#15
I am going through the exact same thing now, the lack of proffesionalism and the arsing around is really getting to me and is interferring with my work causing me more stress then I need at the moment, however I have decided it will be better to ride it out til the end of training (CMSR) put up with the shit and just get training out the way asap, then when im trained I can decide wether to stay or go elsewhere... I imagine every unit is the same though, there are some really good people and there are some that are just a joke...

I would say stick with it mate, if you don't you will probably regret it later.
 
#16
Every unit and sub-unit in the Army is cliquey, with the possible exception of nationally recruited TA - their clique is on a wider scale. It's merely a function of unit loyalty - if you're in the unit, then you're in the clique. The Infantry is probably more insular than the rest of the Army - cliques tend to develop around the platoon, rather than company/squadron, merely because of competitiveness and rivalry.

As a recruit, you won't yet have been allocated to a platoon, so any friendships you make at this stage will be a bit tenuous because you'll still be regarded as an outsider. Once you have passed out as a trained soldier and settle into your section, you'll find that friendships become stronger and more lasting. At this point, you'll find that you HAVE to rely on your comrades and they HAVE to rely on you.

At the moment, you're looking at some of the strongest male bonding that exists and you're jealous. Look on your time as a recruit as a rite of passage - not just a time when you learn the military stuff and get f*cked about, but an initiation that determines whether you have the right to join a closely bonded group and hold other people's lives in your hands.

Until you pass off, your clique is the recruit section. Make the most of it, because it doesn't last very long yet every soldier has a tale to tell of his experiences as a recruit - often some of the best experiences in his military life.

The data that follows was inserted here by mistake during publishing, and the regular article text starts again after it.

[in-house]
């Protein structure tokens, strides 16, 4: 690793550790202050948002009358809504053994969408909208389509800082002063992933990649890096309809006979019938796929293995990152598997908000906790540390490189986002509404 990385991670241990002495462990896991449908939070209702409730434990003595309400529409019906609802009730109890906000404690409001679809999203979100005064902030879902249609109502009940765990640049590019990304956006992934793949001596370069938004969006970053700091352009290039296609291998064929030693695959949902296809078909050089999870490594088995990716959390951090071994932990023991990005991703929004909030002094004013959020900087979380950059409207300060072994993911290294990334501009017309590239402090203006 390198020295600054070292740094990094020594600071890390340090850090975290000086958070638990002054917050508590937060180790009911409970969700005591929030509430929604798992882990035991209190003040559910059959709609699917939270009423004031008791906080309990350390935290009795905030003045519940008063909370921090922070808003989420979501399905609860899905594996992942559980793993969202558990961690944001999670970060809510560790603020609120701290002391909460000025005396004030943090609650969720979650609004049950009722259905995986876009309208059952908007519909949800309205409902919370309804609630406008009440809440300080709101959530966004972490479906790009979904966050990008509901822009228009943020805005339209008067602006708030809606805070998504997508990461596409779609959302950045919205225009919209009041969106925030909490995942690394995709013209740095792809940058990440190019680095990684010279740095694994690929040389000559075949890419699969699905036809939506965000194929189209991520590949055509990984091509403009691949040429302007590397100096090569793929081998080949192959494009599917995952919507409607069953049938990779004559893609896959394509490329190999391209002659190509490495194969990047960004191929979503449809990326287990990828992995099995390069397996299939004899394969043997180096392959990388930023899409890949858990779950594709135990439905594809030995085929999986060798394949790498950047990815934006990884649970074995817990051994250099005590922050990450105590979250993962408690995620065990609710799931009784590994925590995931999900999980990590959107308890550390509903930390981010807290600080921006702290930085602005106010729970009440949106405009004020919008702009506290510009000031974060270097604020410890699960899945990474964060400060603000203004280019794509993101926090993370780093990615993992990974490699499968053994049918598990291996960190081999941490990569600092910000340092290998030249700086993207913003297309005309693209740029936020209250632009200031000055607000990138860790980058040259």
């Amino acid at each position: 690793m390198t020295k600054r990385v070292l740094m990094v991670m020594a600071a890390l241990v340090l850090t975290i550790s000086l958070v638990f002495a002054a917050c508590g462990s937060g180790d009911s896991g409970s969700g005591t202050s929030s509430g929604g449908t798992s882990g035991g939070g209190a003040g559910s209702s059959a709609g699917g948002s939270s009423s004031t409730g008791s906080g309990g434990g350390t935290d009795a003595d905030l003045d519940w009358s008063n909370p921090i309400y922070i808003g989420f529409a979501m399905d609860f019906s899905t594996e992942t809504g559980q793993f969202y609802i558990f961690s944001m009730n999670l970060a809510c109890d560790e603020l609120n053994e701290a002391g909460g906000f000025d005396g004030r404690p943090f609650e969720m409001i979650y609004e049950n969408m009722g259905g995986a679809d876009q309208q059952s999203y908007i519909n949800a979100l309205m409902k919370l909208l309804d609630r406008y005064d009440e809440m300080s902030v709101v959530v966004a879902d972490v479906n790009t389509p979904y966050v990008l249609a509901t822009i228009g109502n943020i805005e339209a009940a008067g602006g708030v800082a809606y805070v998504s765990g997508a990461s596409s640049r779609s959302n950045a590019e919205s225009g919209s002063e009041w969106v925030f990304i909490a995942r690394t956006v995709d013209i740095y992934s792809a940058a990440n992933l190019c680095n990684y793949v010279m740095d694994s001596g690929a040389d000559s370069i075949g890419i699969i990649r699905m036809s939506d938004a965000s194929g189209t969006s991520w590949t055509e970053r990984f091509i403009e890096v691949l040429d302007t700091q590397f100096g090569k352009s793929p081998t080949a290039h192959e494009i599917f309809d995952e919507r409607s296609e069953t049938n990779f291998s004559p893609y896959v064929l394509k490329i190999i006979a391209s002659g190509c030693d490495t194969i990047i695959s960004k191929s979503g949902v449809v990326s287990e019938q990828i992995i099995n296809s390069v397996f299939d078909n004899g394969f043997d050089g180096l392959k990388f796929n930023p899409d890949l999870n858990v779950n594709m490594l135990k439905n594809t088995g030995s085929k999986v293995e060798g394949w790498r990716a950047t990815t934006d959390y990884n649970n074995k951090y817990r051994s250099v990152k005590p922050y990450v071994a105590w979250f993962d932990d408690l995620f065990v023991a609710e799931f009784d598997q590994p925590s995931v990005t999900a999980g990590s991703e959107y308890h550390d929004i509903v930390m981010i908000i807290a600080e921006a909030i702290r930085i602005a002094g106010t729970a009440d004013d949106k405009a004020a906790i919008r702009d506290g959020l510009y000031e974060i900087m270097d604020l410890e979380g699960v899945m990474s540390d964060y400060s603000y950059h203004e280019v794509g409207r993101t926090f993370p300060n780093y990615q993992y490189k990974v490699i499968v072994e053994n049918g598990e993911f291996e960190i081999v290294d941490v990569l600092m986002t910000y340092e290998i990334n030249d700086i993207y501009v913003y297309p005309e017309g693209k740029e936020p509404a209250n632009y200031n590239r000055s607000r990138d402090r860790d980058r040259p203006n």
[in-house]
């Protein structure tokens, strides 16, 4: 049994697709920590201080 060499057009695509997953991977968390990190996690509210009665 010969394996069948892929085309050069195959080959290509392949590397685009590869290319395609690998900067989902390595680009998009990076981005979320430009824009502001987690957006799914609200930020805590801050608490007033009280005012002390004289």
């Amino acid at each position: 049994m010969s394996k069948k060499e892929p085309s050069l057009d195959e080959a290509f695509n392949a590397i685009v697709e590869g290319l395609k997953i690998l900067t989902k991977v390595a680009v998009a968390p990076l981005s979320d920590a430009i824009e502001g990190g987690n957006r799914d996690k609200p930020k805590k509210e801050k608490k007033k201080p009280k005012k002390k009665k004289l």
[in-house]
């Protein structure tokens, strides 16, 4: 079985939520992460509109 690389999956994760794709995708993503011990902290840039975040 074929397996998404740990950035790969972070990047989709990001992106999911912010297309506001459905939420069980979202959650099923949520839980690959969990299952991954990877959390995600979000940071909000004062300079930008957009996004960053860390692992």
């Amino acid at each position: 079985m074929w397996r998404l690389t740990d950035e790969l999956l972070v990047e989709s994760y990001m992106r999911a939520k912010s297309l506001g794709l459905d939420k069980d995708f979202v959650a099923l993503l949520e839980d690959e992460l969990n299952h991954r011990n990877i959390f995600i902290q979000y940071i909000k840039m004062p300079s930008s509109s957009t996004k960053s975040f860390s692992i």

#17
I joined the Core, my RRTT farted me about for almost a year had to do my part B training twice and drill nights never had any lessons on but now in reg its all good, atmosphere changes and it gets good. Stick with it till after phase 1 and then if you still dont like it you still can pack it in.
 
#18
Yeah, Stick with it mate. There are loads of people in the same boat as you, but the most important part is to get qualified. Then once that's done the world is your Lobster!
It's easier to transfer to another unit once you are qualified and once you're there you might not want to move!!

I find a lot of RRTT's don't do much for the recruits on a training evening, which is wrong. They should be getting feedback from your RTC and then giving you training to complement that.
The biggest fail rate at the RTC's is Skill at Arms (I'm not convinced this is entirely the recruits fault but......) so ask if you can get a weapon out and just practice your skills. When I first joined...a long time ago now... ahem.. I was stuck in the corner of the drill hall and told to spend the entire night stripping and re-assembling the weapon. Dull you might think but I know the damn thing and all the drills inside out and back to front.

Good luck and enjoy it!
 
#19
Skimmod said:
When I first joined...a long time ago now... ahem.. I was stuck in the corner of the drill hall and told to spend the entire night stripping and re-assembling the weapon. Dull you might think but I know the damn thing and all the drills inside out and back to front.
This is exactly what new recruits need. I'm ready to go on my phase 2 in a few weeks and I've hardly touched a weapon since finishing phase 1. That was only to clean them for an inspection. All other things I can revise at home but weapons need to be hands on.